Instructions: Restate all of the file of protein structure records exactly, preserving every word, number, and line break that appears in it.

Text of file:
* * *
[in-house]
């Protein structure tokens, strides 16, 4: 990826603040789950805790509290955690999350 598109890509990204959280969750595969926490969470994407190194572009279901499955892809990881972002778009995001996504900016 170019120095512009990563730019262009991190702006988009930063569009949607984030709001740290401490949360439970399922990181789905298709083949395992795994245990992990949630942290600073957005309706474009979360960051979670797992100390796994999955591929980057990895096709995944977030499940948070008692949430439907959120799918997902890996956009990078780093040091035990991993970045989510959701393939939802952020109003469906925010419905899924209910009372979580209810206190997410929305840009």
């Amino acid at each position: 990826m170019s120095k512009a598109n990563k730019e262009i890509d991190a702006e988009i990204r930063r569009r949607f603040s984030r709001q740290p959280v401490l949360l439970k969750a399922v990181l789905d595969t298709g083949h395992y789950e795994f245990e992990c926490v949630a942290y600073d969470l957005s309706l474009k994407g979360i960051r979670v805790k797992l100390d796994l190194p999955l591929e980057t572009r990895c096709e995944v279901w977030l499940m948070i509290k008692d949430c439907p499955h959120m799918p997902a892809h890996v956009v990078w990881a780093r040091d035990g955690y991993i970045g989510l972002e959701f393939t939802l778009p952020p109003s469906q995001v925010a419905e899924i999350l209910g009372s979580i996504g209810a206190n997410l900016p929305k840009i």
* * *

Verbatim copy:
[in-house]
């Protein structure tokens, strides 16, 4: 990826603040789950805790509290955690999350 598109890509990204959280969750595969926490969470994407190194572009279901499955892809990881972002778009995001996504900016 170019120095512009990563730019262009991190702006988009930063569009949607984030709001740290401490949360439970399922990181789905298709083949395992795994245990992990949630942290600073957005309706474009979360960051979670797992100390796994999955591929980057990895096709995944977030499940948070008692949430439907959120799918997902890996956009990078780093040091035990991993970045989510959701393939939802952020109003469906925010419905899924209910009372979580209810206190997410929305840009």
């Amino acid at each position: 990826m170019s120095k512009a598109n990563k730019e262009i890509d991190a702006e988009i990204r930063r569009r949607f603040s984030r709001q740290p959280v401490l949360l439970k969750a399922v990181l789905d595969t298709g083949h395992y789950e795994f245990e992990c926490v949630a942290y600073d969470l957005s309706l474009k994407g979360i960051r979670v805790k797992l100390d796994l190194p999955l591929e980057t572009r990895c096709e995944v279901w977030l499940m948070i509290k008692d949430c439907p499955h959120m799918p997902a892809h890996v956009v990078w990881a780093r040091d035990g955690y991993i970045g989510l972002e959701f393939t939802l778009p952020p109003s469906q995001v925010a419905e899924i999350l209910g009372s979580i996504g209810a206190n997410l900016p929305k840009i």